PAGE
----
Here again there are a plethora of tools available to you. I use Mailchimp and have found it to be a superb tool covering many of the elements mentioned above.

NOTE: Consider using a lead magnet, also commonly called opt-ins, freebies, or swipe files, are valuable free pieces of content that you give to people in exchange for an email address.

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Framing your customer success efforts for success

In your customer success efforts, especially when you are going deep with several high touch engagements, you have to think about how to spread yourself for maximum effect. It may be exacerbated when you have several customers each with several engagements. How do you choose what will benefit the customer the most with scarce resources and achieve your goals within your organisation? I have a simple framework and here it is below.

It’s pretty simple really, which is a critical component of any good sensemaking framework 🙂

Scale of impact

What potential does the engagement hold for making an impact, this is the central question.

To answer this, you must first look to the customer engagement and what it is trying to achieve.

If it’s framed in terms of the right business outcomes, you are off to a good start.

If those outcomes are quantified in the right way, you should be able to tie in your engagement activities to those outcomes.

If the scale of impact is high in terms of achieving high returns and the customer holds these returns as a major priority, you are on a good path.

Ability to influence outcomes

This is a kind of sanity test. I mean you can nail the aforementioned activity on scale of impact perfectly but if you have limited means of achieving what you’ve identified, it’s no good.

Your ability to achieve the right business outcomes could have as much to do with resources on your side as those on the customer’s side. Or your organisational intent or that of the customer, or some other blockers that may prevent you from achieving the right outcomes.

So think carefully not only about why and what you want to achieve but also how. If the latter is missing, this should be a major factor in reaching the next point.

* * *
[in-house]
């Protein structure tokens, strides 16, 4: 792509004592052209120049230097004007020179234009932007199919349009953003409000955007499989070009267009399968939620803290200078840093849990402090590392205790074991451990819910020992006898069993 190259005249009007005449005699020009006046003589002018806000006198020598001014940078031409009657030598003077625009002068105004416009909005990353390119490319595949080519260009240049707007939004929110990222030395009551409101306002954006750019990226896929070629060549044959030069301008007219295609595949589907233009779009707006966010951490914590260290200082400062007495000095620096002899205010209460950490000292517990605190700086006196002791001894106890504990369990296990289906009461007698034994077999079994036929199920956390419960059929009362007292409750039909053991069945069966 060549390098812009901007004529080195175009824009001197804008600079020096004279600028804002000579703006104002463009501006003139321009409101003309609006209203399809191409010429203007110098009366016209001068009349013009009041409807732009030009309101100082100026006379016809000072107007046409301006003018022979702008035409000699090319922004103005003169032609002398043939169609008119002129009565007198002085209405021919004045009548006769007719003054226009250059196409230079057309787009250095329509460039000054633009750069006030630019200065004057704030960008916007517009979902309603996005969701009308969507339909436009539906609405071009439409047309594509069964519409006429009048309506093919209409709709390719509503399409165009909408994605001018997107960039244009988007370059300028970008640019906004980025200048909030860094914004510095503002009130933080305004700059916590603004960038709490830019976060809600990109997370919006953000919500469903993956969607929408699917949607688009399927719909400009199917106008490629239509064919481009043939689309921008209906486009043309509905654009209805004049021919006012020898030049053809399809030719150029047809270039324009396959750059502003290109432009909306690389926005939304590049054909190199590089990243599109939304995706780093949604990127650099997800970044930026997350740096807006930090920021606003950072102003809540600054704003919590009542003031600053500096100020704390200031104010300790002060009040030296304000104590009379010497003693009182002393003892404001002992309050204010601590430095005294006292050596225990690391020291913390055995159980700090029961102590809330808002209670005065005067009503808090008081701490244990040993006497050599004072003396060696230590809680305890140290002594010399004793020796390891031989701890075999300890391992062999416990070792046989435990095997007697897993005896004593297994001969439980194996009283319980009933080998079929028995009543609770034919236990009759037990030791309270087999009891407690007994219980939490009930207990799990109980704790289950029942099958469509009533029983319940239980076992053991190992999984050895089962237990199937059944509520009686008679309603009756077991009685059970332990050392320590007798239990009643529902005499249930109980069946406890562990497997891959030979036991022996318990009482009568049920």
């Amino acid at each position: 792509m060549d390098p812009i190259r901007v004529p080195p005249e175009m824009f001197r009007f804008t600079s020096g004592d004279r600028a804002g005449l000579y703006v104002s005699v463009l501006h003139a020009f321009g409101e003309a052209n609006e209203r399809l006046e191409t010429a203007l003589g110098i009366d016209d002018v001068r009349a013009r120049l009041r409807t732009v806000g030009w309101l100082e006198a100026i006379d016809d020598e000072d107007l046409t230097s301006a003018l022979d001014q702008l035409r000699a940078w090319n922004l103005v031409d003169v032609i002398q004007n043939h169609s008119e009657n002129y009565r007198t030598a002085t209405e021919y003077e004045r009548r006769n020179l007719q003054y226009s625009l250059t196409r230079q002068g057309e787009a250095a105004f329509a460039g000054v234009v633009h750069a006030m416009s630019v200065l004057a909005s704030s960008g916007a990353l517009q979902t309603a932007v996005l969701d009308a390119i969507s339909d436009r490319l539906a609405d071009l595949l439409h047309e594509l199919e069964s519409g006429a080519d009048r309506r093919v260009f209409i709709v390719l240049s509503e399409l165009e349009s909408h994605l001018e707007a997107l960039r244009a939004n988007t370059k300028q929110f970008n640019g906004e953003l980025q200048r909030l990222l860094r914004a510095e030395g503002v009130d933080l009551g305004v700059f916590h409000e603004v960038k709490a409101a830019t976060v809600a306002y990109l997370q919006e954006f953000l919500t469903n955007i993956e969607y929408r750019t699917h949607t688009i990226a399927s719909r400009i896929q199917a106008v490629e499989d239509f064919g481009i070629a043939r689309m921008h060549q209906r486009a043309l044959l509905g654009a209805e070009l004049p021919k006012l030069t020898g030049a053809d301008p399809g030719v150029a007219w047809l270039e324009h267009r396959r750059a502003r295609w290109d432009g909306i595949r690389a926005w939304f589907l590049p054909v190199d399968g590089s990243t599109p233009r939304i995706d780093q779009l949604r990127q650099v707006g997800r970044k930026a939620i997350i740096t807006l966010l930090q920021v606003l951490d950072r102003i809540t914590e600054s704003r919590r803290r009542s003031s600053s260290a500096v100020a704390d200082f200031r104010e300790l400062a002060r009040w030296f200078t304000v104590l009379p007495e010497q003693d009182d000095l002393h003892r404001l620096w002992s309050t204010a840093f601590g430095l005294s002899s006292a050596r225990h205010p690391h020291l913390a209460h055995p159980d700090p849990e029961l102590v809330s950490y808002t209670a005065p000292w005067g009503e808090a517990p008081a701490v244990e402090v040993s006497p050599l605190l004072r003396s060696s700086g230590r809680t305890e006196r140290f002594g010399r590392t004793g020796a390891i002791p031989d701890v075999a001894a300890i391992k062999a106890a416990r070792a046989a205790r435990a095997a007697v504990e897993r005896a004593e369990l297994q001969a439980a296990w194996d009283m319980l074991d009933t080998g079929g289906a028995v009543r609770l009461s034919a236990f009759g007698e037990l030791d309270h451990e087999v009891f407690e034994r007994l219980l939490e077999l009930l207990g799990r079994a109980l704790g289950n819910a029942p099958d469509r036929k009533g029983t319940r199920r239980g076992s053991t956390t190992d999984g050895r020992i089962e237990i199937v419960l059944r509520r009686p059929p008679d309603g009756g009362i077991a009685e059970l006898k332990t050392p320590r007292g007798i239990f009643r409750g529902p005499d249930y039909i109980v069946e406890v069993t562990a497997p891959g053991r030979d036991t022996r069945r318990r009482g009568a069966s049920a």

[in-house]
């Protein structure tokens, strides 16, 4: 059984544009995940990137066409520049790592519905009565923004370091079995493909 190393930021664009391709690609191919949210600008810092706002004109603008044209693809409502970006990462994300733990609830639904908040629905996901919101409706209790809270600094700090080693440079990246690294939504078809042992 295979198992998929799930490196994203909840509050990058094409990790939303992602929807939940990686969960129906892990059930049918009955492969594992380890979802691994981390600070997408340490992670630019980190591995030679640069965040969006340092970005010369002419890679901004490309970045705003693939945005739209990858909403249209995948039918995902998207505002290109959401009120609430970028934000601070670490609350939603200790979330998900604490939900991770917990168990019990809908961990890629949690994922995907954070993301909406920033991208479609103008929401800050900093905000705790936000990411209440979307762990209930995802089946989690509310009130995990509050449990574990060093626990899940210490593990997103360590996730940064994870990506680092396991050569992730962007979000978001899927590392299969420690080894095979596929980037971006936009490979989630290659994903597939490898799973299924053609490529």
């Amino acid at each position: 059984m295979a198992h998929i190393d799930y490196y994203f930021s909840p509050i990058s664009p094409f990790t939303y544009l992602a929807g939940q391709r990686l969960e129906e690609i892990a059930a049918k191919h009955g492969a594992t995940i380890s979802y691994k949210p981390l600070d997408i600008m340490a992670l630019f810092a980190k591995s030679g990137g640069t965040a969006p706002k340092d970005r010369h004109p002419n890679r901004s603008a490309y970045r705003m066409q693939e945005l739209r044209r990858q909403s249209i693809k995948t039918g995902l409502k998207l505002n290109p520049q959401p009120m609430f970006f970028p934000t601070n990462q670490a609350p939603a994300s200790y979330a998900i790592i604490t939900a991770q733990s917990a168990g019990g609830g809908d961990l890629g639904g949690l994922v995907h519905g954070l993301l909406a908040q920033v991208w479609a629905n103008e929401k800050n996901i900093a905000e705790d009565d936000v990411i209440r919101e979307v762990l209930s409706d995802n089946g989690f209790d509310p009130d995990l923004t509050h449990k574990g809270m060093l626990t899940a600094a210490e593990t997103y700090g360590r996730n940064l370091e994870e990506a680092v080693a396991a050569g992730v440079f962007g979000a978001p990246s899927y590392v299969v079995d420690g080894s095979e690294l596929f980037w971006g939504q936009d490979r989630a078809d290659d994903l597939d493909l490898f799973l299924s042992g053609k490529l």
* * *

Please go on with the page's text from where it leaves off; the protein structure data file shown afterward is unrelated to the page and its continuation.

Prioritised solutions

You could use a scoring mechanism to help in this task but that’s probably not necessary. You should be able to tell just by plotting the engagements into a visual multidimensional matrix, focused on the two activities covered by two axes – as per below.

This is not rocket science, just sensible thinking. Good luck with your customer success engagements 💪💥

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SenseMaking from the Web

This post is an aggregation of recent articles that I have collected over at Flipboard on my magazine there. It captures great sense making from others, in other words, great articles from other sites I thought worth capturing and sharing. Curating good articles is a discerning process and I’ve automated the delivery of it in WordPress using a Power Automate Flow to achieve this – more on that here.

The Value of Content: Subscriptions and the Passion Economy | Digital Marketing Resource Hub

Posted on September 9. Have we now reached the point where the average internet user accepts that good content is worth paying for? Host Will Francis and digital marketing …

The Rise Of The Rundle: A New Trend For Subscription-Based Services

Posted on September 9. Two longstanding trends in business might be merging, createing a new way for us to purchase and consume. When it comes to poorly branded concepts in business, the “rundle” is high on the list. It’s the brainchild of the very outspoken NYU professor, L2 founder, serial podcaster, and occasionally …

Creating Shared Value

Posted on September 9. The capitalist system is under siege. In recent years business has been criticized as a major cause of social, environmental, and economic problems. Companies are widely thought to be prospering at the expense of their communities. Trust in business has fallen to new lows, leading government …

3 Ways to Maximize the Benefits of Hyperautomation

Posted on September 9. All businesses should explore any opportunity to streamline workflows and speed up production. Hyperautomation (i.e., using technology to allow any processes to run without manual intervention) is a chance to give your business process automation efforts the jolt they need to reach their full …

Can humanity be recreated in the metaverse?

Posted on September 9. Today, the internet is a mostly 2D platform that we consume through a screen. It is a command-line prompt for the reality we live in. Instagram posts, Tiktoks, text messages, emails and voice memos are all digital artifacts things people create and receive in the physical world. But this will …

How Microsoft Digital improves its own Employee Experience—and yours—as Customer Zero – Inside Track Blog

Posted on September 9. Anyone who has been around the technology industry for a while is familiar with the concept of “dogfooding.” “Eat your own dog food” is a phrase that …

Product-Led Growth Companies Find a New Way to Serve Customers

Posted on September 7. • Data, AI, & Machine Learning • Strategy • Business Models • Quality & Service • AI & Machine Learning • Automation • Technology Innovation Strategy subscribe-icon …

How Employee Experience Can Transform Customer Experience

Posted on September 6. Sound the alarms! Everyone is talking about customer experience and digital transformation. For some, this is an exciting conversation and others it …